The financial crisis has confronted the Chinese government with certain questions: how to effectively stimulate domestic consumption? How to create jobs for laid-off workers? How to support sustainable development? Beijing must imperatively maintain the growth rate of 8 percent of its GDP, otherwise it will have to face enormous social difficulties. Even if the problems are resolved in the short term, the issue of long-term sustainable development will remain a challenge for the Chinese government.
Beijing will have to tackle political and social reform, which is lagging behind, in order to establish a comprehensive welfare system that provides people with reasonable social security. Domestic consumption can only be stimulated effectively if Chinese concerns about education, medical insurance and pensions are allayed, which will not happen overnight. Last but not least, China has neither the ambition nor the ability to challenge American leadership. Compared to the superpower that is the United States, China is only a regional power. Both the costs and the risks are too high for Beijing to engage in as many international issues as Washington, whether from Iraq to Afghanistan, or from Iran to North Korea.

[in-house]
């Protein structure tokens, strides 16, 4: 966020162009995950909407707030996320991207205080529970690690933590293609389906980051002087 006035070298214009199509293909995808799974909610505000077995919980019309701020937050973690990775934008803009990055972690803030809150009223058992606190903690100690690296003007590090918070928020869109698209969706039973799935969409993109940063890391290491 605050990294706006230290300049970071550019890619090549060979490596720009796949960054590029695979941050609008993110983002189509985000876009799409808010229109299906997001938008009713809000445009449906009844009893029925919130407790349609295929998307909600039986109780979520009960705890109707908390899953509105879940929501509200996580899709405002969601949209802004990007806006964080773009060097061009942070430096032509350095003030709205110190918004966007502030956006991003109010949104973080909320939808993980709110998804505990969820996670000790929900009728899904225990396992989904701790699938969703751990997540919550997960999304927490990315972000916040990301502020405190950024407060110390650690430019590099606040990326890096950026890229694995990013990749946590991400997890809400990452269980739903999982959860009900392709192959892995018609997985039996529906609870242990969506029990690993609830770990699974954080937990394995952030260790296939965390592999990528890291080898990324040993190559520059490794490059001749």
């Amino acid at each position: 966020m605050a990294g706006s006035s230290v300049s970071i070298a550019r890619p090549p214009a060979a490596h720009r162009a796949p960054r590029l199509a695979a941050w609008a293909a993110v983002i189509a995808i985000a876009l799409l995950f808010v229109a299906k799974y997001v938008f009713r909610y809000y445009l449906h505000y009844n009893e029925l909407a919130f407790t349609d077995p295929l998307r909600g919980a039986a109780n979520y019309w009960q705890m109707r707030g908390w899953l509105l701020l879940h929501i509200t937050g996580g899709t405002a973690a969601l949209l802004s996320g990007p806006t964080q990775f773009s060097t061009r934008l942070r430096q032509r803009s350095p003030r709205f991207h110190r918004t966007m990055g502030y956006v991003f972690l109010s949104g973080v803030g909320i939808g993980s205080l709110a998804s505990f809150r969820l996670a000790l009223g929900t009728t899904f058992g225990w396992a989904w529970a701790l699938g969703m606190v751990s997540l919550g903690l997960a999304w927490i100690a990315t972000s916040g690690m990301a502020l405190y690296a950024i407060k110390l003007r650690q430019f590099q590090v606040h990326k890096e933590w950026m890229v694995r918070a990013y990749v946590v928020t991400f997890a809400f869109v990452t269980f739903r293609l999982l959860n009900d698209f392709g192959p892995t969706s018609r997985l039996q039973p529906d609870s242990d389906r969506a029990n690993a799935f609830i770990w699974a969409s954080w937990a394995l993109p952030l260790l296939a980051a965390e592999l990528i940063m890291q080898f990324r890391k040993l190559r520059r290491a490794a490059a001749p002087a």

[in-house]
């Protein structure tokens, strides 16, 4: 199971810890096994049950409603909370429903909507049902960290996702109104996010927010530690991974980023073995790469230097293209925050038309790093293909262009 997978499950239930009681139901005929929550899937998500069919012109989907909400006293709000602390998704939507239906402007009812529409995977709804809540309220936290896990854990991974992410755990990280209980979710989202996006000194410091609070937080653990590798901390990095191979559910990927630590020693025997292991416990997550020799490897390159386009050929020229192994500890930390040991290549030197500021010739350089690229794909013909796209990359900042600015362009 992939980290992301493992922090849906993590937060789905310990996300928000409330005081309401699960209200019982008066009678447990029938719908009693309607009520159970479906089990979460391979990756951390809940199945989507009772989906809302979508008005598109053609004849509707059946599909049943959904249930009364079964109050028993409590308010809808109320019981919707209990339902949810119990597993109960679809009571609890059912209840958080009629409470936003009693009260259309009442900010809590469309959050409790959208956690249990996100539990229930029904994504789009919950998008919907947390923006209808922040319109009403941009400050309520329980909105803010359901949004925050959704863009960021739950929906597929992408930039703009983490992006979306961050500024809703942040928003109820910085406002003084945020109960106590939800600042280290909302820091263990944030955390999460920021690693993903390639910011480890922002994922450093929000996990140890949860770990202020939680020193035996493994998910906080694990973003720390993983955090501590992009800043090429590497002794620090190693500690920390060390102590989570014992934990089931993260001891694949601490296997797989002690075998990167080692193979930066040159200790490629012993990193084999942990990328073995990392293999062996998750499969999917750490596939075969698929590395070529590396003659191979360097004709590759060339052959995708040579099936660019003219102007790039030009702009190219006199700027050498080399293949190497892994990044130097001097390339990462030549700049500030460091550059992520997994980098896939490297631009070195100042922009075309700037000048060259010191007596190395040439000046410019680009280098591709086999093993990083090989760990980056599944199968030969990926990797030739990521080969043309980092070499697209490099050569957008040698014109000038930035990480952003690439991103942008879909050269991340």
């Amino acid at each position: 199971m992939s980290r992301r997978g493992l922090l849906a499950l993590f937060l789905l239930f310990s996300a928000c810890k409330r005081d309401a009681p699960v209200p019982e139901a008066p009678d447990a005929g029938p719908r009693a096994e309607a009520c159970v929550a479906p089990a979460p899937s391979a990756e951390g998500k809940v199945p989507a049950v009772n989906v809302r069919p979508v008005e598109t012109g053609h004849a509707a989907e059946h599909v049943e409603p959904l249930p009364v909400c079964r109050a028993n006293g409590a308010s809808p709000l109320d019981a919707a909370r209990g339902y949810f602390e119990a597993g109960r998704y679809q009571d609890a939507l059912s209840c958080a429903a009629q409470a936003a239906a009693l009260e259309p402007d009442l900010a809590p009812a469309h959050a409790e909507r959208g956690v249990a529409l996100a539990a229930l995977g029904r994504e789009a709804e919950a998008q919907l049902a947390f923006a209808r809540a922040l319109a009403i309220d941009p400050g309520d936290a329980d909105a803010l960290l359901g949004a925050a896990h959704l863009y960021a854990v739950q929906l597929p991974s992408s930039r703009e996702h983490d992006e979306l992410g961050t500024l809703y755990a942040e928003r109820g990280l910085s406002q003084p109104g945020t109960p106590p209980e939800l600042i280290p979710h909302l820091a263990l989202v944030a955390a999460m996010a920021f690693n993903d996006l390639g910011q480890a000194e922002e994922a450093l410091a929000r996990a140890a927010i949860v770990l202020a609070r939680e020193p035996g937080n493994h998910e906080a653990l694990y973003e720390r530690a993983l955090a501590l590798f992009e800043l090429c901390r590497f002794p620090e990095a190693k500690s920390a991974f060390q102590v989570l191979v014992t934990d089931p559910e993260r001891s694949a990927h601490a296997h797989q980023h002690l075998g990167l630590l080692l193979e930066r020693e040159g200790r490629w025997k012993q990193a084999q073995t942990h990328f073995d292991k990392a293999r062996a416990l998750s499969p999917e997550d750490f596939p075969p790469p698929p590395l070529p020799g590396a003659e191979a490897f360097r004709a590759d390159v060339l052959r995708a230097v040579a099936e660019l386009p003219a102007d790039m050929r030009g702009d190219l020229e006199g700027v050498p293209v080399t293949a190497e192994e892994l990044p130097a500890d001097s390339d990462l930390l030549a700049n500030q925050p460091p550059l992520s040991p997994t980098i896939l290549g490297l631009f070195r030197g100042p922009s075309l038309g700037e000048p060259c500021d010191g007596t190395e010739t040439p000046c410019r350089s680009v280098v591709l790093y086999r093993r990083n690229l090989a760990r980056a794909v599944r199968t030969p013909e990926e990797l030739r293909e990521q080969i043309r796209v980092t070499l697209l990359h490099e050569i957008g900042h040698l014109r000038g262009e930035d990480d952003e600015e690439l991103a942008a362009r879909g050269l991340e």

With good management, China’s coercion and soft power will continue to grow after the financial crisis – but the United States will still be in an unrivaled position
More global power means more responsibility. But China is not yet ready to take on so much international responsibility. Its first priority is its own economic development. What Beijing cares about most is regional peace and stability. Even though it is booming, China is unable to play the role that the United States plays in international affairs. In fact, the economic and political order established by the United States has created a favorable environment for the development of China. It has only followed in their footsteps and has benefited considerably from the international system supported by them. The benefits Beijing derives from the situation will encourage it to remain under Washington’s leadership.
With good management, China’s coercion and soft power will continue to grow after the financial crisis – but the United States will still be in an unrivaled position. What the Chinese need to make clear to the Americans is that their countries are not competitors but partners, in their own interest and in that of the planet.
Professor Jing Men is the holder of the InBev-Baillet Latour Chair of European Union-China Relations, at the College of Europe